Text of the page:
Gateway 2.0 – CES 2012

The number of pay-TV operators deploying gateways is set to spike, especially in the United States. At CES a handful of the world’s biggest high-end vendors touted new gateway features, and it’s clear that next generation designs are well underway.
By Anna Maxbauer, Senior Analyst, IMS Research January 18, 2012

IMS research: excellence in market intelligneceLast week’s CES ended any remaining doubt about the ascendance of the media gateway. The number of pay-TV operators deploying gateways is set to spike, especially in the United States. At CES a handful of the world’s biggest high-end vendors touted new gateway features, and it’s clear that next generation designs are well underway.

Gateway 2.0 solutions attempt to enhance features and UI without pushing the technology out of reach of less sophisticated pay-TV providers. Broadcom and Intel’s new chipsets are paving the way for more capable modem+media hub devices, and a number of MSOs and STB manufacturers are integrating new home management and advanced device compatibility features. Cisco’s cloud-based Videoscape Voyager Virtual solution enables software upgrades to much older set-top boxes that would otherwise require replacement. Echostar, historically strong in the pay satellite space, and Cisco represent a strong push to move smaller MSOs and telcos into managed content delivery networks.  Enabling remote software client and UI upgrades while lowering hardware CAPEX would equip less advanced MSOs to more quickly respond to and integrate new technologies – including gateways – that are currently in the manufacturers’ pipelines.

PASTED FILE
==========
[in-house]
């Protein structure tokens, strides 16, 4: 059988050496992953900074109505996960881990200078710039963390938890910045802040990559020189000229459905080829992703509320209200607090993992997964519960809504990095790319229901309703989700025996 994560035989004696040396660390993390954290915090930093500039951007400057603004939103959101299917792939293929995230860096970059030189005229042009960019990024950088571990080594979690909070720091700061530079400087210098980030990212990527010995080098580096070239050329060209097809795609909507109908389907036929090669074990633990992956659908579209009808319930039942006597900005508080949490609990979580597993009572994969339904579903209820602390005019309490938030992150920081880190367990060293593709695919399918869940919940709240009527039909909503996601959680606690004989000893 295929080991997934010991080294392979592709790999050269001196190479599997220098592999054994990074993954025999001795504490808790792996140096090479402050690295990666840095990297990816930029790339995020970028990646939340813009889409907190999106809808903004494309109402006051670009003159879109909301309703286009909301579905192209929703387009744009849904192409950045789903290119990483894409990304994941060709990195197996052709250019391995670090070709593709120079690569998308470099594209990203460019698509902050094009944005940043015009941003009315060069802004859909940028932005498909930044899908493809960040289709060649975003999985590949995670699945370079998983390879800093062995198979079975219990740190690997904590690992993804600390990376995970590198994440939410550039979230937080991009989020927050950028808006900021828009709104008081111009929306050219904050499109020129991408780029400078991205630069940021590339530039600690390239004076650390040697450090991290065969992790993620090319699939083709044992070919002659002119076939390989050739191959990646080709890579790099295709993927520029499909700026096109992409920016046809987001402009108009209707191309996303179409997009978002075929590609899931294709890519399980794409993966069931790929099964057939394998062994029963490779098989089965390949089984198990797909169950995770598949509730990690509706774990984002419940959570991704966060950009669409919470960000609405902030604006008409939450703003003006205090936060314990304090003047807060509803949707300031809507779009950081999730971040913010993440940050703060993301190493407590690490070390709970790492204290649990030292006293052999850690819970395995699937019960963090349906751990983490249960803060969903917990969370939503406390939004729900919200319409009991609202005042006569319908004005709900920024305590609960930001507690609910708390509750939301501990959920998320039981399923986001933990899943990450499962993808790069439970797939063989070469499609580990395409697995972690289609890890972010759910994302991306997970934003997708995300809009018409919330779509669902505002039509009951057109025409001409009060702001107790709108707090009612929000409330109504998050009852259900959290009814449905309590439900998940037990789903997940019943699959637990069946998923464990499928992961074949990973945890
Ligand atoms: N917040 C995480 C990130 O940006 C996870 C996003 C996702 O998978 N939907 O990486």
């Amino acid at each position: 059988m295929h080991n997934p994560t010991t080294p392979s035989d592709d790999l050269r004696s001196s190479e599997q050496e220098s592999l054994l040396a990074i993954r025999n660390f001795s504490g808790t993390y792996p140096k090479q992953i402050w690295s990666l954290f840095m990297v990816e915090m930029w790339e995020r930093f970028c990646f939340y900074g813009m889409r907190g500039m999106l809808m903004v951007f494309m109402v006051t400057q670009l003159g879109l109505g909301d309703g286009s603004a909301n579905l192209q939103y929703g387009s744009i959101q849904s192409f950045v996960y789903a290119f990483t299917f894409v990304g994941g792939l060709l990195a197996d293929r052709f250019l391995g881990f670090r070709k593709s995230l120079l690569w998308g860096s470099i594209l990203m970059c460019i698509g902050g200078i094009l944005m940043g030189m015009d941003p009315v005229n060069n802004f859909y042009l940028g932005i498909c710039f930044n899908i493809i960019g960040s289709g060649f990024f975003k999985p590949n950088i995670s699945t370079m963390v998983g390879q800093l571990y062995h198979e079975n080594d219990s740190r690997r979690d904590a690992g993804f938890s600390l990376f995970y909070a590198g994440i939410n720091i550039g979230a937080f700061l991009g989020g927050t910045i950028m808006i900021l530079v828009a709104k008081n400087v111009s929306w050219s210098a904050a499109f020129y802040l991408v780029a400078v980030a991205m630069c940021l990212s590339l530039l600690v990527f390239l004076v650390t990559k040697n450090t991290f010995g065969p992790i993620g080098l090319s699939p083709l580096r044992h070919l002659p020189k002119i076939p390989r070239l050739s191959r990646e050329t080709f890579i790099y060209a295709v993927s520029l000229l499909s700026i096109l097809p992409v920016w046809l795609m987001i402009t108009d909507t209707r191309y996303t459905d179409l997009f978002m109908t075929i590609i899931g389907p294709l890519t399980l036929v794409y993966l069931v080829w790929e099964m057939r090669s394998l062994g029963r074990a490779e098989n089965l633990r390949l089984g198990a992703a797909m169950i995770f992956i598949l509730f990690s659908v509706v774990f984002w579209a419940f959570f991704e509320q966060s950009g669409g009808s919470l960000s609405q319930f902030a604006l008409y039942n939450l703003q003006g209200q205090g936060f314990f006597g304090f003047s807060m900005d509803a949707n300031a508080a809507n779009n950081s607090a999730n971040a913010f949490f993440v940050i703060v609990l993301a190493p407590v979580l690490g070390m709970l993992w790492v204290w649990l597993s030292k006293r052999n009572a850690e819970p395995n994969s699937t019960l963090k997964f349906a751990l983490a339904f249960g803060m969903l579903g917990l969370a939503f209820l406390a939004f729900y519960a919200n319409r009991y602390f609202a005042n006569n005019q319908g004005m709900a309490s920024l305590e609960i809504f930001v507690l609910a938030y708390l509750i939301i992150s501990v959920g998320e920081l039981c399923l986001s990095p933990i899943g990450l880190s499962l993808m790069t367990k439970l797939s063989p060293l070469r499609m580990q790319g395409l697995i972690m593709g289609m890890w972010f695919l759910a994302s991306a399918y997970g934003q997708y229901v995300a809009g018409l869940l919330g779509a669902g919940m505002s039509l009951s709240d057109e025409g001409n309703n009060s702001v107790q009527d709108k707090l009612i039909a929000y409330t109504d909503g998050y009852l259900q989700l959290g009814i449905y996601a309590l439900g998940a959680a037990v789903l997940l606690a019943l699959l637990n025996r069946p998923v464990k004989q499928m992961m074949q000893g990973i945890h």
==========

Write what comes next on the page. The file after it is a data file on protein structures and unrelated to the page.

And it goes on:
For all its hype, IMS Research notes that the gateway migration is likely to move slowly. Dust from recent transitions to HD DVRs and Whole Home systems has barely settled in most advanced markets, and IMS Research doesn’t anticipate gateway penetration will surpass 5% for any pay service before the end of 2012. Interest in gateways among newly digitized households and the glut of analog cable subscribers is expected to be very low, which slices 25 million households off the short term gateway TAM in North America alone. By the time gateway 3.0 rolls around, the potential global market could be enormous.

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